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BIND(2)			   Linux Programmer's Manual		       BIND(2)

NAME

bind - bind a name to a socket

SYNOPSIS

#include <sys/types.h> #include <sys/socket.h> int bind(int sockfd, const struct sockaddr *my_addr, socklen_t addrlen);

DESCRIPTION

bind() gives the socket sockfd the local address my_addr. my_addr is addrlen bytes long. Traditionally, this is called "assigning a name to a socket." When a socket is created with socket(2), it exists in a name space (address family) but has no name assigned. It is normally necessary to assign a local address using bind() before a SOCK_STREAM socket may receive connections (see accept(2)). The rules used in name binding vary between address families. Consult the manual entries in Section 7 for detailed information. For AF_INET see ip(7), for AF_INET6 see ipv6(7), for AF_UNIX see unix(7), for AF_APPLETALK see ddp(7), for AF_PACKET see packet(7), for AF_X25 see x25(7) and for AF_NETLINK see netlink(7). The actual structure passed for the my_addr argument will depend on the address family. The sockaddr structure is defined as something like: struct sockaddr { sa_family_t sa_family; char sa_data[14]; } The only purpose of this structure is to cast the structure pointer passed in my_addr in order to avoid compiler warnings. The following example shows how this is done when binding a socket in the Unix (AF_UNIX) domain: #include <sys/socket.h> #include <sys/un.h> #include <stdlib.h> #include <stdlio.h> #define MY_SOCK_PATH "/somepath" int main(int argc, char *argv[]) { int sfd; struct sockaddr_un addr; sfd = socket(AF_UNIX, SOCK_STREAM, 0); if (sfd == -1) { perror("socket"); exit(EXIT_FAILURE); } memset(&addr, 0, sizeof(struct sockaddr_un)); /* Clear structure */ addr.sun_family = AF_UNIX; strncpy(addr.sun_path, MY_SOCK_PATH, sizeof(addr.sun_path) - 1); if (bind(sfd, (struct sockaddr *) &addr, sizeof(struct sockaddr_un)) == -1) { perror("bind"); exit(EXIT_FAILURE); } ... }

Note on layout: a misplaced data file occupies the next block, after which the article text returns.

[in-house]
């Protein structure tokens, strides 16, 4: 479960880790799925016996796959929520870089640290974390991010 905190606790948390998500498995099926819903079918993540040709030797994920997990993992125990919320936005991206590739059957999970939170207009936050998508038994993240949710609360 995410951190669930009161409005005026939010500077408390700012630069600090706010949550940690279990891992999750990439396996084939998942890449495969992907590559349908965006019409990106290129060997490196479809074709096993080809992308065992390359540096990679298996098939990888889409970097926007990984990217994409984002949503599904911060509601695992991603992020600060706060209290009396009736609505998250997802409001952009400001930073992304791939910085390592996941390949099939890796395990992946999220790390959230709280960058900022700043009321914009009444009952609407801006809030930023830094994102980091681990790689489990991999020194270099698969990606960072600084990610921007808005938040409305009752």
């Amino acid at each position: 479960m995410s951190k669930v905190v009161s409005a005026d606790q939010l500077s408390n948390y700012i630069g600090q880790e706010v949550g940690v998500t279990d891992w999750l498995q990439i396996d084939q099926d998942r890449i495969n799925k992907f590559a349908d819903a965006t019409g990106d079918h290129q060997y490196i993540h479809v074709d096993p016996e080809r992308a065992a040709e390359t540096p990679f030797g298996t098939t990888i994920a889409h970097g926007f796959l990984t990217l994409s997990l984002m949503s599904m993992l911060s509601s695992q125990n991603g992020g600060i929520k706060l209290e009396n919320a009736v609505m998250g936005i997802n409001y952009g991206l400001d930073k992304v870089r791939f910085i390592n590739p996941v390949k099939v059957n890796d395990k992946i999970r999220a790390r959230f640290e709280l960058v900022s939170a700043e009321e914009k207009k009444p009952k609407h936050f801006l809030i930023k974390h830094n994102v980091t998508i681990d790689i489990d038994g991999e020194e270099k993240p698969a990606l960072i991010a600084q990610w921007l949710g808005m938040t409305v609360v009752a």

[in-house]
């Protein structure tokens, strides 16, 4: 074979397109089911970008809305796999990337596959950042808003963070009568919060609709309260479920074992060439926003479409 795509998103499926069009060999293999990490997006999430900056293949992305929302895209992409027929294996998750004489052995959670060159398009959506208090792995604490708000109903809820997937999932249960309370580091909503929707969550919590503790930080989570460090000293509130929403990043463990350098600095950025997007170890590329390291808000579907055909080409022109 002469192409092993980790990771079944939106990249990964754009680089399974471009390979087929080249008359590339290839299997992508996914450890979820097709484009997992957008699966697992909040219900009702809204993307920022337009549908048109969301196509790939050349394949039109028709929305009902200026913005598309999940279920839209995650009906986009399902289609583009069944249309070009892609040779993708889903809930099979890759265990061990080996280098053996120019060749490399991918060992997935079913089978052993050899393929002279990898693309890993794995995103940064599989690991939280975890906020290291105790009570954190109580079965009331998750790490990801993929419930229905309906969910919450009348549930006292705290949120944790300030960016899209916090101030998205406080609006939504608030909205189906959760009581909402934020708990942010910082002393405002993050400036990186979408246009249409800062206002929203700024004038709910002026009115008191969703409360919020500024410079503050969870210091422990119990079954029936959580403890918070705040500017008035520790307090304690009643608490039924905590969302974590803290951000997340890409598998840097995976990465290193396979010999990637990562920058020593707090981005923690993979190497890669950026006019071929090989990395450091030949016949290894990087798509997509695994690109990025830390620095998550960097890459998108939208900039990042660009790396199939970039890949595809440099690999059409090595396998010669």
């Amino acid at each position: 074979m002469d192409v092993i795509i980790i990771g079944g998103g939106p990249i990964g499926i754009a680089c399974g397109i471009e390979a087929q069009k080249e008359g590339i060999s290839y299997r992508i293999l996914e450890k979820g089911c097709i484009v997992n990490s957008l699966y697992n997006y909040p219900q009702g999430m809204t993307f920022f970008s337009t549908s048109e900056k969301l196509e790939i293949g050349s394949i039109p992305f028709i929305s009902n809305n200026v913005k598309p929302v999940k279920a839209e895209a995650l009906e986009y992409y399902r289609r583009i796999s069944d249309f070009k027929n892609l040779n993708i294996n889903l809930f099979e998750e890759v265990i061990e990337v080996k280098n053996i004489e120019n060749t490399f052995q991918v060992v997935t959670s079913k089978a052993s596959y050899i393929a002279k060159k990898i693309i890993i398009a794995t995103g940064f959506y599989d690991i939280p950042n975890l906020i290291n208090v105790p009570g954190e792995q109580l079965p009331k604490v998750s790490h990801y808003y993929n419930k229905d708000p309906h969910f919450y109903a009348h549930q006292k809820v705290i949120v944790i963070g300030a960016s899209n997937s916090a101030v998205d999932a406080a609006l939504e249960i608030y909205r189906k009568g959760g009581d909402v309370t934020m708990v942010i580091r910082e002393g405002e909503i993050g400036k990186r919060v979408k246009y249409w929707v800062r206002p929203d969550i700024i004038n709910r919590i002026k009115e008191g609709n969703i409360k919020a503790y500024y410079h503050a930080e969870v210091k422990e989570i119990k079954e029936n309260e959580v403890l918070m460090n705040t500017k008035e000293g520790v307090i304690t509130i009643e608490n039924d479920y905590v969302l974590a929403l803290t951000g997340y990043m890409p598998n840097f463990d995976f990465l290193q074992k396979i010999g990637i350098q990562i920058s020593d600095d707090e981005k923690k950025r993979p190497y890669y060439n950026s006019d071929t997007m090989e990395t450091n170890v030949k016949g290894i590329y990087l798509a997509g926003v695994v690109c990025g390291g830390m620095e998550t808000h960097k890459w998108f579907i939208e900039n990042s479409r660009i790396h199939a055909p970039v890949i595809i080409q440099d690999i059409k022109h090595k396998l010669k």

RETURN VALUE

On success, zero is returned. On error, -1 is returned, and errno is set appropriately.

ERRORS

EACCES The address is protected, and the user is not the superuser. EADDRINUSE The given address is already in use. EBADF sockfd is not a valid descriptor. EINVAL The socket is already bound to an address. ENOTSOCK sockfd is a descriptor for a file, not a socket. The following errors are specific to UNIX domain (AF_UNIX) sockets: EACCES Search permission is denied on a component of the path prefix. (See also path_resolution(2).) EADDRNOTAVAIL A non-existent interface was requested or the requested address was not local. EFAULT my_addr points outside the user's accessible address space. EINVAL The addrlen is wrong, or the socket was not in the AF_UNIX fam- ily. ELOOP Too many symbolic links were encountered in resolving my_addr. ENAMETOOLONG my_addr is too long. ENOENT The file does not exist. ENOMEM Insufficient kernel memory was available. ENOTDIR A component of the path prefix is not a directory. EROFS The socket inode would reside on a read-only file system.

BUGS

The transparent proxy options are not described.

CONFORMING TO

SVr4, 4.4BSD (the bind() function first appeared in 4.2BSD).

NOTE

The third argument of bind() is in reality an int (and this is what 4.x BSD and libc4 and libc5 have). Some POSIX confusion resulted in the present socklen_t, also used by glibc. See also accept(2).

SEE ALSO

accept(2), connect(2), getsockname(2), listen(2), path_resolution(2), socket(2), getaddrinfo(3), ip(7), ipv6(7), socket(7), unix(7) Linux 2.6.7 2004-06-23 BIND(2)

1994 Man-cgi 1.15, Panagiotis Christias <christia@theseas.ntua.gr>